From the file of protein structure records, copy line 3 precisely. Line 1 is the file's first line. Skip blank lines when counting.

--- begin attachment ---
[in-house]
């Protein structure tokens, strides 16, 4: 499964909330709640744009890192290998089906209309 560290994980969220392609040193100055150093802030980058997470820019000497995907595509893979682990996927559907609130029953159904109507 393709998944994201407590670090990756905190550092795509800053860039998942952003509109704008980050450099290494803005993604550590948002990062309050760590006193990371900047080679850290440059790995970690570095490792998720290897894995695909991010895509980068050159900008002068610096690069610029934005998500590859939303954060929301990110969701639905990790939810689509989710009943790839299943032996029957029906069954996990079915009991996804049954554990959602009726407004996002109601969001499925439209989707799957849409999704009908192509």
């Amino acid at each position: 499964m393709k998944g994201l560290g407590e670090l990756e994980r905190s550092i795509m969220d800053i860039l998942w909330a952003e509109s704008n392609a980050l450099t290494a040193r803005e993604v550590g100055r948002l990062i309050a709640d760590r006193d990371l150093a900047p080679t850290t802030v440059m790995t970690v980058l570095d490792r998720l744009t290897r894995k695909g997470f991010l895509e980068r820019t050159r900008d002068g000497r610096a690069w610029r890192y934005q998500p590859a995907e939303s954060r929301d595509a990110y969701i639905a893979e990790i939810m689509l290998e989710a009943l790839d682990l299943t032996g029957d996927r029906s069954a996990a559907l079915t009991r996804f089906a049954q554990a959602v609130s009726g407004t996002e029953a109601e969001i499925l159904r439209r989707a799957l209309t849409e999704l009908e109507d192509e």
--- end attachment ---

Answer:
């Amino acid at each position: 499964m393709k998944g994201l560290g407590e670090l990756e994980r905190s550092i795509m969220d800053i860039l998942w909330a952003e509109s704008n392609a980050l450099t290494a040193r803005e993604v550590g100055r948002l990062i309050a709640d760590r006193d990371l150093a900047p080679t850290t802030v440059m790995t970690v980058l570095d490792r998720l744009t290897r894995k695909g997470f991010l895509e980068r820019t050159r900008d002068g000497r610096a690069w610029r890192y934005q998500p590859a995907e939303s954060r929301d595509a990110y969701i639905a893979e990790i939810m689509l290998e989710a009943l790839d682990l299943t032996g029957d996927r029906s069954a996990a559907l079915t009991r996804f089906a049954q554990a959602v609130s009726g407004t996002e029953a109601e969001i499925l159904r439209r989707a799957l209309t849409e999704l009908e109507d192509e």